You might want to review what exactly Range Mode does, and decide when and if you want to use it on a regular basis. The tendency, particularly when new to the car and still feeling some range anxiety, is to turn it on. However, it is best saved for when you REALLY need the range. It limits not only cabin temperature control, but also battery temperature control. Since you told it not to use energy to heat the battery, it minimized that function, costing you time that you didn't need to waste since you really didn't need the range. Also, there possibly is some cost under certain conditions to battery longevity.

    Plugshare is definitely a great tool, but you might look at the differences when you use it on the browser in the car. There are specific features optimized for Tesla use, such as being able to search specifically for charging at hotels. I did not know until recently that using tesla.plugshare.com (purposely did not make that a link so you could type it in) gives those same features in a browser other than the car's.

    Yes, don't rely on a single potential charging source. They may be ICEd or full as you say, but they are also occasionally just flat not working. Plugshare will give you some idea of the status, but if you are using Chargepoint, their app will give the status of their network, even let you know if they are in use.
     
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  4. gghahram

    gghahram Member

    Joined:
    Dec 20, 2016
    Messages:
    20
    Location:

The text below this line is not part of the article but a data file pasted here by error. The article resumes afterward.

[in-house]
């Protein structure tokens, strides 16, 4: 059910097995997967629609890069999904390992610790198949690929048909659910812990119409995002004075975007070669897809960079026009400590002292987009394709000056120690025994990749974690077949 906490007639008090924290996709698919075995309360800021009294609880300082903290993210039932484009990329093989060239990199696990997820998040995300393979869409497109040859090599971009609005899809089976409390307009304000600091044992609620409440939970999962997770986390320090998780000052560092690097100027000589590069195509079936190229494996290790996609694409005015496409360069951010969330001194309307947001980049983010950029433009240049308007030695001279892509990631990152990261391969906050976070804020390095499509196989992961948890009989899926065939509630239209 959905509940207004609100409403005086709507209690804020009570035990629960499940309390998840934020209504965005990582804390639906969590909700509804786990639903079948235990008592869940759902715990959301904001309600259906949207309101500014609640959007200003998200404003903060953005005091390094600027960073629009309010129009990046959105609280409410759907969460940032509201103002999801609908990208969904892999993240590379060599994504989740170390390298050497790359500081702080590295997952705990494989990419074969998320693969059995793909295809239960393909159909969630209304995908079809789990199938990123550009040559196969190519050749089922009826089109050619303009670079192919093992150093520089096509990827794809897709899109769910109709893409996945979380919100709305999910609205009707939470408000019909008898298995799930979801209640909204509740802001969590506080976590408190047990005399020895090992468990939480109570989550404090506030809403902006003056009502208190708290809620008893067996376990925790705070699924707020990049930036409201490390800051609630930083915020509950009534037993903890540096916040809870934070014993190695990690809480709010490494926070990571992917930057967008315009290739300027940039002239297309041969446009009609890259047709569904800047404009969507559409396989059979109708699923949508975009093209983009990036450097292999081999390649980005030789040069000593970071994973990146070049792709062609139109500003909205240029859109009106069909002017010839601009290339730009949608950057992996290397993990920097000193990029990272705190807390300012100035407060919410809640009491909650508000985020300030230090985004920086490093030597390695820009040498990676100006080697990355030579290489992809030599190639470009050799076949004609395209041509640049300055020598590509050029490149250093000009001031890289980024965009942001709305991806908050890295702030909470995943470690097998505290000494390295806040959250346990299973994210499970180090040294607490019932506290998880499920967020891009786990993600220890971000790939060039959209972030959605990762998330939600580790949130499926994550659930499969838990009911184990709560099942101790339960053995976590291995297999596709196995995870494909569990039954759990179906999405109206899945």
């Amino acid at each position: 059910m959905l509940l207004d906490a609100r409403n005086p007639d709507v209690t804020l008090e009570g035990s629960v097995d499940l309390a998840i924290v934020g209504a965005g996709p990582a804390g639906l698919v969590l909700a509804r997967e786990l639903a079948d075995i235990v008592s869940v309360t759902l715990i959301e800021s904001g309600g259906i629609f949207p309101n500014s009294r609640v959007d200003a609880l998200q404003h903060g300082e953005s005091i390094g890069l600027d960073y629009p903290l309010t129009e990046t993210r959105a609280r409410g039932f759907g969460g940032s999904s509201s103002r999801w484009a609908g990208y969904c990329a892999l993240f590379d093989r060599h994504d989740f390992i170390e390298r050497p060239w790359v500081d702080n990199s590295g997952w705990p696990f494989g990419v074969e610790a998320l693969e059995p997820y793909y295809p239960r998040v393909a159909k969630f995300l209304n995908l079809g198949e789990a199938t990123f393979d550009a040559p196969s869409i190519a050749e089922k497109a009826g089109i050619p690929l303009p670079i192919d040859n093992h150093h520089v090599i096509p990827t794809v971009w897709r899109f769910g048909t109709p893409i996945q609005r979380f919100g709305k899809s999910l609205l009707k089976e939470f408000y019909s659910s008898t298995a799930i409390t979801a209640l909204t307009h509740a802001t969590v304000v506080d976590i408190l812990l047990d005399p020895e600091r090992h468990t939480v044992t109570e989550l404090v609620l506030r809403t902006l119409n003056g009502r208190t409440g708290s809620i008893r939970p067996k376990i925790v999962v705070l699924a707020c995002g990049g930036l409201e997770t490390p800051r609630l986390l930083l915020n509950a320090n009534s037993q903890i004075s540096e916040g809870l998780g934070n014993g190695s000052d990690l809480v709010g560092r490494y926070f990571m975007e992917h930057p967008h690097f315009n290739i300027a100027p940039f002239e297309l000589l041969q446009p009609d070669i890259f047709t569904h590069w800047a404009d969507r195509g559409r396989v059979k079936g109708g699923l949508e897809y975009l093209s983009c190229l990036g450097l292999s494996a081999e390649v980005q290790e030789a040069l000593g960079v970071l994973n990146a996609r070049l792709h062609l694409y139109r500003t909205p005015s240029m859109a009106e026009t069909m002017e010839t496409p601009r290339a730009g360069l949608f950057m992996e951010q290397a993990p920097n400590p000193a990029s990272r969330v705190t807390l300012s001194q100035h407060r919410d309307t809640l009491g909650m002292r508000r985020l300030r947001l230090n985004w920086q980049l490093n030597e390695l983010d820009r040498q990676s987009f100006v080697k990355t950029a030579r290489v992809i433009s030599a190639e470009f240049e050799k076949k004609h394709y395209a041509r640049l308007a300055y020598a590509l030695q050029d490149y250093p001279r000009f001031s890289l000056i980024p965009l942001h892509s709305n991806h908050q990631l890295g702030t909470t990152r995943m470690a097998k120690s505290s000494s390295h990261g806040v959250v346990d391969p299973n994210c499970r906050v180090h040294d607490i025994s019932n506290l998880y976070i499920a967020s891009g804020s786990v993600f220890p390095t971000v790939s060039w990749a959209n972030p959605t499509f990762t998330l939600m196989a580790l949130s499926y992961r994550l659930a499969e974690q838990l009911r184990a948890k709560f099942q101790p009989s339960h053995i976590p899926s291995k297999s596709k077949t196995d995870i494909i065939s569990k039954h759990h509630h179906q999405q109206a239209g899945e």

Lawrence
    I totally agree with your range mode sentiment. When we took delivery of our S, the employee recommended always using range mode but after researching the topic and Bjorn's video, I actually had never used it and wasn't sure why I needed to keep it. After our last trip, I think I will only turn it on AFTER everything is warmed up and, like you said, REALLY need the range even when doing roadtrips ie <10% buffer. Supposedly it decreases the energy used in the smaller front motor on the D in addition to decreasing power to climate and battery pack. I didn't notice much real-world Wh/hour difference with testing it out on the trip for 30 miles each under similar conditions but the heat was noticeably worse in range mode.

    Very good tip I didn't think about this but a 14-50 is preferable to a public J1772. After looking into this, evidently there is a RV park in the City of St. Louis where we were staying. This is quite surprising given the urban location but I think it would be nice to have this peace of mind for a back-up plan.